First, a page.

(This post continues and supports the previous posts on “forgiving.” The topic is always relevant, but particularly so in the upcoming month of Elul and the High Holiday period. Strangely, although we’re often told to “forgive,” we’re not often told “why” or, even more importantly, “how.” It’s a crucial part of spiritual education. In the following article,  Rabbi Abraham Twerski, who is also a psychiatrist specializing in treating chemical dependency, alcoholism in particular, gives us further insight and guidelines into “forgiving.”)
• Forgiving is not condoning.
A wrongful act is a wrongful act, and your forgiveness does not change the nature of the act. When the Divine forgives, then depending on the quality of teshuvah (repentance), He may totally erase the act as though it never occurred. “And all the sins of Your nation, cast away to a place where they will neither be remembered, considered, nor brought to mind — ever” (from the Tashlich prayer).
In human forgiveness, it is not essential that the person forget the offense. There can be forgiveness even if one remembers it.
Forgiving is not justifying. The Talmud states that one should always judge another person favorably (Ethics of the Fathers 1:6), and “Do not judge your fellow until you have reached his place” (ibid. 2:5). But even when one cannot justify another person’s behavior, one can still forgive.
• Forgiveness is not reconciliation.
Reconciliation is when two parties (individuals or groups) have been separated and decide to rejoin.
One cannot have a true reconciliation without forgiveness, because that would simply be a peaceful coexistence rather than a sincere relationship.
But one can have forgiveness without reconciliation.
• It is not necessary that the offender ask for forgiveness.
The people who exploited my patient could not care less or even know whether or not he forgives them.
He knows he must forgive them, i.e., divest himself of his resentment in order to avoid a relapse into drinking.
As stated above, the common understanding of forgiveness is that it is an act of kindness toward an offender. Indeed, this may be one aspect, but acting with kindness to the offender does not necessarily have to be included.
If we focus on this new understanding of forgiveness — ridding oneself of resentment for one’s own sake — we are more likely to look for ways to forgive.
When you are offended, you are hurt. You might bite your lip and put on a stoic front, saying (to yourself), “That didn’t bother me. I let it roll off me like water off a duck’s back.” You are deceiving yourself. Whether it is a physical or an emotional injury, you feel the pain. Every injury is a wound. Time is indeed a great healer, but this healing is incomplete. Complete healing occurs when you forgive. By the same token, forgiveness cannot be effective until one has accepted and adjusted to the pain of the offense.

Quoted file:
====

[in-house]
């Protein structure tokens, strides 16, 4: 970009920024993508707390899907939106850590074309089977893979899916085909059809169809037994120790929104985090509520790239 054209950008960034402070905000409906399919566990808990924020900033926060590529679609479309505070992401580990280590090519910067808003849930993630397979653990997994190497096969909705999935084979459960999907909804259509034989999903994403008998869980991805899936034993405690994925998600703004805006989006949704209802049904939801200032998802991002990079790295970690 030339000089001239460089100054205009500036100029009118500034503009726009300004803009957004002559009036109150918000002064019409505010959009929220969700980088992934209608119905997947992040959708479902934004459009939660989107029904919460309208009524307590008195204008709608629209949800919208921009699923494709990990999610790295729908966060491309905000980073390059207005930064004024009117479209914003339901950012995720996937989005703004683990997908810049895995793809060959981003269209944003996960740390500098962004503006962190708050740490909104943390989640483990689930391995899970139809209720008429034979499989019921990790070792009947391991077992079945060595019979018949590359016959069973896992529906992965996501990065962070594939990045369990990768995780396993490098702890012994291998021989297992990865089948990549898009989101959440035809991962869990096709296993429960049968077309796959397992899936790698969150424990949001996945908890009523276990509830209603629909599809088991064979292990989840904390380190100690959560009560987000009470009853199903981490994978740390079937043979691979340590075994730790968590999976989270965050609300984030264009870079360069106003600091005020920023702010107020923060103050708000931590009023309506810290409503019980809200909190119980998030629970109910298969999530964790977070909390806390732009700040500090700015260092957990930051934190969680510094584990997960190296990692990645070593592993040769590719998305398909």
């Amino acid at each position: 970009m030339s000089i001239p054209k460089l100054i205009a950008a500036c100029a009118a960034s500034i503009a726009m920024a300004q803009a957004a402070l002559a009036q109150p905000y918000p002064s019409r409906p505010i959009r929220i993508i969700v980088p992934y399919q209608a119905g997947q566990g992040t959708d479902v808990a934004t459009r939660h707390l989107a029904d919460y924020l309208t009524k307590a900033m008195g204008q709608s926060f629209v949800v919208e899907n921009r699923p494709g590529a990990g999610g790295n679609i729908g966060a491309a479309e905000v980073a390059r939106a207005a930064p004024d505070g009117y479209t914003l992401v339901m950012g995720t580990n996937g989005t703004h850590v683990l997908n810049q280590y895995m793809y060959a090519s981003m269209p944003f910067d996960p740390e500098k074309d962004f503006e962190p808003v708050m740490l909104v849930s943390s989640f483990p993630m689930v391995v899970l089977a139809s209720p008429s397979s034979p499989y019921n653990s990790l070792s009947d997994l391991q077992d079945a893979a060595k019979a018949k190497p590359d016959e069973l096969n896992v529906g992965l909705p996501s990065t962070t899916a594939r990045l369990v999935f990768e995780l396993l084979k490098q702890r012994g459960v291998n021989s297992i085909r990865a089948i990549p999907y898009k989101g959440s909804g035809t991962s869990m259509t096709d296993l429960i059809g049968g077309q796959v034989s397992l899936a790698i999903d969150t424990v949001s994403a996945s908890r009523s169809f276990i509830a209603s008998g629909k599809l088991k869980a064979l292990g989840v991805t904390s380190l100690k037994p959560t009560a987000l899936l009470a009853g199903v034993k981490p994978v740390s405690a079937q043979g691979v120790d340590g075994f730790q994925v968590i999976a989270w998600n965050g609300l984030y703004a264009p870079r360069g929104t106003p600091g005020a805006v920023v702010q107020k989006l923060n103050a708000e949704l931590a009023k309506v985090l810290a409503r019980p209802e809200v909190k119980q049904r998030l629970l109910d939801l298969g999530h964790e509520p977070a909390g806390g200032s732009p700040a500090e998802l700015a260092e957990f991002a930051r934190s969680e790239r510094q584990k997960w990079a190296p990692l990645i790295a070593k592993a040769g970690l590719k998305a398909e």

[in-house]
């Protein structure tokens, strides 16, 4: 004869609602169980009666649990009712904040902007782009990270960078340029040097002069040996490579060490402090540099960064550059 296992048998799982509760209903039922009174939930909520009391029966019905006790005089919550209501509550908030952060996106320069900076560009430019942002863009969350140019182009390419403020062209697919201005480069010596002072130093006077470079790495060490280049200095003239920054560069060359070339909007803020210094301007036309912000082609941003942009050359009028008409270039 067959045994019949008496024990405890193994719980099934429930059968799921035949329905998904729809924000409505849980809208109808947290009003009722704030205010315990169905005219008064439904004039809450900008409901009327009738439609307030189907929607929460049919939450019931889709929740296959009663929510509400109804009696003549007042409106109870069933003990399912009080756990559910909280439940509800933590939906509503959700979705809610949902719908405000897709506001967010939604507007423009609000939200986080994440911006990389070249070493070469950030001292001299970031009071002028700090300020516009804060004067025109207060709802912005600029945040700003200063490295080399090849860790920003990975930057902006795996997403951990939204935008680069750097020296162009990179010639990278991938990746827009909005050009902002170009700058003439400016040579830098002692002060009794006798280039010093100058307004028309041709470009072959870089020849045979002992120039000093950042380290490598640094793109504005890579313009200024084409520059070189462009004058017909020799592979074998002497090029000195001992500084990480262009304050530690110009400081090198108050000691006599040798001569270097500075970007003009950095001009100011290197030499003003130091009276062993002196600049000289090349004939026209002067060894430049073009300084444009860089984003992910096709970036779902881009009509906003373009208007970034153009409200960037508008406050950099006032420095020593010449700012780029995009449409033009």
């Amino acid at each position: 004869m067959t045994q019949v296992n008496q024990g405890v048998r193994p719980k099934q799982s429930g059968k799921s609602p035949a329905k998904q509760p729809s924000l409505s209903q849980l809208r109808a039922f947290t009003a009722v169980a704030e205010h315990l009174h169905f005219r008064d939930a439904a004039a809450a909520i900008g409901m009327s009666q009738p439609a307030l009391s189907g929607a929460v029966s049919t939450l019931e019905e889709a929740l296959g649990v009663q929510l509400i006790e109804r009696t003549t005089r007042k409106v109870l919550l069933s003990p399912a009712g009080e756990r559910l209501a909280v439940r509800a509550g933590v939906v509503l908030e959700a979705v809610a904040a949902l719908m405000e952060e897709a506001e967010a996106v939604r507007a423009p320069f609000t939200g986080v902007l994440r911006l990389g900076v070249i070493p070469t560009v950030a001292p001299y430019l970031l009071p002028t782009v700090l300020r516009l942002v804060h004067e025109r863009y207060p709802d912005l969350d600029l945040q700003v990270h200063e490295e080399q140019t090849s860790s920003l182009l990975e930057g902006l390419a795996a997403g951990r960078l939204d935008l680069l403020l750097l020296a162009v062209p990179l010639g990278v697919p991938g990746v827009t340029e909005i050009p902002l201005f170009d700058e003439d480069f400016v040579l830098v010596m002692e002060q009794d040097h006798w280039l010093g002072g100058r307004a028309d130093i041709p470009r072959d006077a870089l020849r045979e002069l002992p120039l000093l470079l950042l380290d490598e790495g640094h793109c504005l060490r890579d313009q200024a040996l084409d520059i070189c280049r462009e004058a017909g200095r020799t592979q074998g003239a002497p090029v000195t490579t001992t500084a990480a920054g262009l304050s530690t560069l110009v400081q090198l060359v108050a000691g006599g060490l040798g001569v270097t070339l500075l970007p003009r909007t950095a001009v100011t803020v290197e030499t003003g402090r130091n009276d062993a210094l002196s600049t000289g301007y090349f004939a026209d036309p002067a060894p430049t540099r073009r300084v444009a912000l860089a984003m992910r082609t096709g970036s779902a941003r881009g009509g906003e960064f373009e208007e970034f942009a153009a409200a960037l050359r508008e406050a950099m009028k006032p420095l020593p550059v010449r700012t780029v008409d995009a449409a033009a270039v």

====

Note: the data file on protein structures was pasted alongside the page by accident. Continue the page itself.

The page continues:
How can you know when you are ready to forgive? When you no longer harbor fantasies of revenge and when you no longer expect the offender to make amends.
My father used to cite the verses in the Torah in which Rebecca told Jacob that his brother Esau had designs to kill him, and instructed Jacob to flee to her brother Laban in Haran. “Remain with him a short while until your brother’s wrath subsides. Until your brother’s anger at you subsides” (Genesis 27:43-45). My father pointed out that the second verse is redundant, and suggested that it lends itself to another translation, i.e., “Until your anger at your brother subsides.”
Rebecca was saying that feelings are reciprocal, as Solomon says, “As water reflects face to face, so the heart of man to man” (Proverbs 27:19). She was telling Jacob, “How will you know when Esau’s wrath has subsided? When you no longer feel anger toward your brother, you will know that he does not feel anger toward you.”
When your anger at the person who offended you has mellowed, you can know that his hostility toward you has subsided, and you can then forgive wholeheartedly.
There are resistances to forgiving. One of them is a kind of satisfaction at feeling that one is a victim and feeling sorry for oneself. Feelings of low self-esteem are implicated in most psychological problems, and this is no exception. People with low self-esteem may feel that being a victim or martyr is uplifting. This satisfaction is offset by the pain that one experiences by remaining a victim. Building up self-esteem allows one to relinquish the state of victimhood, which then allows him to lead a much happier life.
Do you have a story to share about forgiving someone?
A selection of quotations from Jewish sources on forgiving:
Some quidelines about forgiving from the Mayo Clinic
A personal post of mine about forgiving:
 http://www.jewishworldreview.com/twerski/twerski_forgiveness.php3 (also in Jewish World Review of 7/9);
excerpted from: Twerski, Rabbi Abraham; Forgiveness; Don’t Let Resentment Keep You Captive; Art Scroll Publishers